Dr. Walt's happy tails: January 2002

By: Dr. Walt Ingwersen

Author: Canadian Living


Dr. Walt's happy tails: January 2002

By: Dr. Walt Ingwersen

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Dear Dr. Walt: My husband and I have a 16-month-old, female yellow lab; she is a wonderful addition to our family! My husband gives her lots of attention. When he sits on the sofa to watch TV or read the newspaper, she starts to bark at him. We think she simply wants attention. Are we on the right track or is there something else going on here?

Hi Doc: I have a 6 -year-old golden retriever named Ginger. I love her dearly but she has one habit I just can't get her to stop – when we are getting organized for our daily walk, she starts to bark and won't stop until we are out the door. I have her do a lay down while I get my shoes and the moment my back is turned, she barks. I put my shoes on facing her and as soon as I reach for my coat, her leash, etc., she barks. I have tried changing the time of day that I walk her but she still seems to know. Yesterday, while she was out in the backyard, I got myself organized without her present but as soon as she walked in the door, she started to bark. There was no evidence of my intentions to take her out but she knew. Can she read my mind and why can't I get her to stop being so excited about the joy of our walk?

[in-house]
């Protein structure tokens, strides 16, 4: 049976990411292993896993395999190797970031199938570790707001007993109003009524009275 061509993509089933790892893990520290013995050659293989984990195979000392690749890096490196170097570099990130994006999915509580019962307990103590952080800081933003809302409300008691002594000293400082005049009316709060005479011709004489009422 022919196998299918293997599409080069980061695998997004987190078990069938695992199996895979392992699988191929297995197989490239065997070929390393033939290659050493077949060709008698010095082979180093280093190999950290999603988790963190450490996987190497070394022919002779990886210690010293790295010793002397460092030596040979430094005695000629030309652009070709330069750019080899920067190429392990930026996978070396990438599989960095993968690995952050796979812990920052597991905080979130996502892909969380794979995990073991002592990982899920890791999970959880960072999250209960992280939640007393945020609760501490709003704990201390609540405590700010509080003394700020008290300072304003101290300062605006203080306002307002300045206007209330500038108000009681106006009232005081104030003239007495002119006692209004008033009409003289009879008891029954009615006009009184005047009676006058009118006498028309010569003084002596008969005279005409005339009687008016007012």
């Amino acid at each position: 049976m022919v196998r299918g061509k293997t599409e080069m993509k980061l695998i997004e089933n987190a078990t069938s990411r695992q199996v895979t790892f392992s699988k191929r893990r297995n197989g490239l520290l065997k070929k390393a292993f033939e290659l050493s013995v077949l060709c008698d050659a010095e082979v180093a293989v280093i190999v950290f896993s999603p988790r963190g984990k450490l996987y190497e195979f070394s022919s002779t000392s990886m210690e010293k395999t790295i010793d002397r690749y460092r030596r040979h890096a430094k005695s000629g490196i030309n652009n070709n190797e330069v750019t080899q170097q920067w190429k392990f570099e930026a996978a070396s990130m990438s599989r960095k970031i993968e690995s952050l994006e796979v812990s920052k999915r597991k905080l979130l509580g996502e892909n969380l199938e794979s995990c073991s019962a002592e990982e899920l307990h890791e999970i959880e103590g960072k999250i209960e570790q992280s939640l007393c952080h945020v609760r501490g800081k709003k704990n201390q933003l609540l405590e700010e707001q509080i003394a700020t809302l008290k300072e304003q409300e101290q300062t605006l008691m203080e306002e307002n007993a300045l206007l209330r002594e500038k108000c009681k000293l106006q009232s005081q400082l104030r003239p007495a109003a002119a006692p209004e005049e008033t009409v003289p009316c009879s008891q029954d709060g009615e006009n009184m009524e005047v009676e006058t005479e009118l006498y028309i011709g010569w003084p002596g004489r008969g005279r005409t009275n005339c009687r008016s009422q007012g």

Dear Dr. Walt: We have a 2-year-old, mini long-haired dachshund and she barks at anything that moves, especially at night when she goes out to go to the bathroom. Our house backs onto a park and although the yard is fenced, Gabby hears noises and responds by barking and won't stop! I've tried spraying her with water and that works sometimes. I don't like the idea of an electric training collar as I feel they are cruel. I would appreciate any suggestions that you may have.